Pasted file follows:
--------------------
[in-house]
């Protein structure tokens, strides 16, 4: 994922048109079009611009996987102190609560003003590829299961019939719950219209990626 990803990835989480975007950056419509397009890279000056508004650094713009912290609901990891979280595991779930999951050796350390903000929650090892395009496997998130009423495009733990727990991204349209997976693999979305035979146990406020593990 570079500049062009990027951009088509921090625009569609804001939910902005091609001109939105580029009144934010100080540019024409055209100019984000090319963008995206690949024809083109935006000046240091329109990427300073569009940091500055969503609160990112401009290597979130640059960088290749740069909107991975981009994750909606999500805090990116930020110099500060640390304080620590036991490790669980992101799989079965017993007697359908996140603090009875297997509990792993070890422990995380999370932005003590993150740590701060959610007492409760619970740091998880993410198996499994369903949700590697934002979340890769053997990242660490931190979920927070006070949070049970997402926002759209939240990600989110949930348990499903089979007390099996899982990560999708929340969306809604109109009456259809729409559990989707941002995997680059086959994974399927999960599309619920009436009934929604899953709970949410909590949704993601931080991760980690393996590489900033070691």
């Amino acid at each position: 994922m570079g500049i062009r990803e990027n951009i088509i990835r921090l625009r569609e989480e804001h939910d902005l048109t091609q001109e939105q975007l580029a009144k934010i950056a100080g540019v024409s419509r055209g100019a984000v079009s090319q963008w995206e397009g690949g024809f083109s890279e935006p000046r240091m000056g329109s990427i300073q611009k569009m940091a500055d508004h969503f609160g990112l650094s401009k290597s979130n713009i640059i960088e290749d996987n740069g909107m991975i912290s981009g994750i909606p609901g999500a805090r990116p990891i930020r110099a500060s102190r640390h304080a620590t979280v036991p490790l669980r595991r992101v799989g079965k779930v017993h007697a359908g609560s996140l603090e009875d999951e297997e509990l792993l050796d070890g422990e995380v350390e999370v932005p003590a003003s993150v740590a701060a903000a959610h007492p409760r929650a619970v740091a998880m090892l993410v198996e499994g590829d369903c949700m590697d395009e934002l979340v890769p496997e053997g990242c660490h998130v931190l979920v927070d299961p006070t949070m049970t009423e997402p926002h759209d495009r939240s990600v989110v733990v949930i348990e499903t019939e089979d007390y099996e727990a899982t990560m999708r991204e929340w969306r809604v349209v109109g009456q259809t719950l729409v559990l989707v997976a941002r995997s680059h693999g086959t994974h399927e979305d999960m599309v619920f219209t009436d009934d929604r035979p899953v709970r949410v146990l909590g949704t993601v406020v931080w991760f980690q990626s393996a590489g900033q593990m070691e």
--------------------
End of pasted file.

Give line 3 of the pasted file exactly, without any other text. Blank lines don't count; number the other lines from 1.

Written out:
């Amino acid at each position: 994922m570079g500049i062009r990803e990027n951009i088509i990835r921090l625009r569609e989480e804001h939910d902005l048109t091609q001109e939105q975007l580029a009144k934010i950056a100080g540019v024409s419509r055209g100019a984000v079009s090319q963008w995206e397009g690949g024809f083109s890279e935006p000046r240091m000056g329109s990427i300073q611009k569009m940091a500055d508004h969503f609160g990112l650094s401009k290597s979130n713009i640059i960088e290749d996987n740069g909107m991975i912290s981009g994750i909606p609901g999500a805090r990116p990891i930020r110099a500060s102190r640390h304080a620590t979280v036991p490790l669980r595991r992101v799989g079965k779930v017993h007697a359908g609560s996140l603090e009875d999951e297997e509990l792993l050796d070890g422990e995380v350390e999370v932005p003590a003003s993150v740590a701060a903000a959610h007492p409760r929650a619970v740091a998880m090892l993410v198996e499994g590829d369903c949700m590697d395009e934002l979340v890769p496997e053997g990242c660490h998130v931190l979920v927070d299961p006070t949070m049970t009423e997402p926002h759209d495009r939240s990600v989110v733990v949930i348990e499903t019939e089979d007390y099996e727990a899982t990560m999708r991204e929340w969306r809604v349209v109109g009456q259809t719950l729409v559990l989707v997976a941002r995997s680059h693999g086959t994974h399927e979305d999960m599309v619920f219209t009436d009934d929604r035979p899953v709970r949410v146990l909590g949704t993601v406020v931080w991760f980690q990626s393996a590489g900033q593990m070691e």